Koller said, however, that any child under the age nine who is getting a flu shot for the first time will need a second or "booster" shot four weeks later. Parents often are unaware that their young child may need a second flu shot in the first year of vaccination.
Koller said that it's impossible to get the flu from getting a flu shot, which is a common misperception. However, he added that some will experience some side effects.
"Some people get soreness or pain at the site of the injection. A smaller number of people will feel achy and tired," Koller said. "But all of those side effects are usually gone after two days. If it's the first year that you've gotten the flu shot, you're more likely to get the side effects. In the subsequent years, you're much less likely to get them."
Bottom line, influenza is a serious illness that can be prevented by vaccination. Since there is no shortage of vaccine, anyone who wants to decrease their risk of contracting the flu this year should get a flu shot now.
About Influenza (Flu)
Every year in the United States, on average:
- 5% to 20% of the population gets the flu;
- more than 200,000 people are hospitalized from flu complications; and
- about 36,000 people die from flu.
Symptoms of flu include:
- fever (usually high)
- extreme tiredness
- dry cough
- sore throat
- runny or stuffy nose
- muscle aches
- Stomach symptoms, such as nausea, vomiting, and diarrhea, also can occur but are more common in children than adults
The single best way to prevent the flu is to get a flu vaccination each year. About two weeks after vaccination, antibodies develop that protect against influenza virus infection. There are two types of vaccines:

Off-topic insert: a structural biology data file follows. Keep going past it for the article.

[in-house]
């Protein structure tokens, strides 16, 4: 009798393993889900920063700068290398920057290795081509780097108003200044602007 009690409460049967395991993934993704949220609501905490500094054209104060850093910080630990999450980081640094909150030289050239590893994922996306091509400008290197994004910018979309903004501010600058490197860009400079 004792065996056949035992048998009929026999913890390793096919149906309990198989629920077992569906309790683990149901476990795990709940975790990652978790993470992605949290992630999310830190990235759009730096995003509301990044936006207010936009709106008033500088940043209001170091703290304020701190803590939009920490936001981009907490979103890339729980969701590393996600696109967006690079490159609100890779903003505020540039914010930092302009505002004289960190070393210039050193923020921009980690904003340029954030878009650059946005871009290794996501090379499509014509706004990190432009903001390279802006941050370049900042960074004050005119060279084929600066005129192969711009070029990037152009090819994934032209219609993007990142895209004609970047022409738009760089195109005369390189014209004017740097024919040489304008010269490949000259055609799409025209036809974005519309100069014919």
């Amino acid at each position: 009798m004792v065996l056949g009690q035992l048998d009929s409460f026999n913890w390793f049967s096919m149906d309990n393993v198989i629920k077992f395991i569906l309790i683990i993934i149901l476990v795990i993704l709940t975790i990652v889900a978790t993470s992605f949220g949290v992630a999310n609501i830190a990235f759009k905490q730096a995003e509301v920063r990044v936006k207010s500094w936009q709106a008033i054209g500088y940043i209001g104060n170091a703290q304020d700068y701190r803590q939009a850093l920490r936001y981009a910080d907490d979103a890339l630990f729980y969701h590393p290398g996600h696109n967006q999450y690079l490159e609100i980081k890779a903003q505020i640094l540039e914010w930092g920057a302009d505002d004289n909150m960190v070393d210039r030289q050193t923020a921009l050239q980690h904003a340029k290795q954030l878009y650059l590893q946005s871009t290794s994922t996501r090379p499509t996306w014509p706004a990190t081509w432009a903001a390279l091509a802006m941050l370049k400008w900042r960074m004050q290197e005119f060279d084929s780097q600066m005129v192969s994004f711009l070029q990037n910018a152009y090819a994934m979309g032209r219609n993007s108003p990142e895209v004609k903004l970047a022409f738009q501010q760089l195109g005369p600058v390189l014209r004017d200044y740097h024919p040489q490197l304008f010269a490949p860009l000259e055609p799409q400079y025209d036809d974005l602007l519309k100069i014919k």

- The nasal-spray flu vaccine - a vaccine made with live, weakened flu viruses that do not cause the flu (sometimes called LAIV for "Live Attenuated Influenza Vaccine"). Vaccination with the nasal-spray flu vaccine is an option for healthy* people 2-49 years of age who are not pregnant, even healthy persons who live with or care for those in a high risk group. The one exception is healthy persons who care for persons with severely weakened immune systems who require a protected environment; these healthy persons should get the inactivated vaccine.
- The "flu shot" - an inactivated vaccine (containing
killed virus) that is given with a needle. The
flu shot is approved for use in people 6 months of age and older,
including healthy people and
people with chronic medical conditions.
People who should get vaccinated each year are:
- Children aged 6 months up to their 19th birthday
- Pregnant women
- People 50 years of age and older
- People of any age with certain chronic medical conditions
- People who live in nursing homes and other long-term care facilities
- People who live with or care for those at high risk for complications from flu, including:
a. Health care workers
b. Household contacts of persons at high risk for complications from the flu
c. Household contacts and out of home caregivers of children less than 6 months of age (these children are too young to be vaccinated)
- People who have a severe allergy to chicken eggs.
- People who have had a severe reaction to an influenza vaccination in the past.
- People who developed Guillain-Barré syndrome (GBS) within 6 weeks of getting an influenza vaccine previously.
- Children less than 6 months of age (influenza vaccine is not approved for use in this age group).
- People who have a moderate or severe illness with a fever should wait to get vaccinated until their symptoms lessen.
If you have questions about whether you should get a flu vaccine, consult your health-care provider.
*Content Source: Coordinating Center for Infectious Diseases (CCID)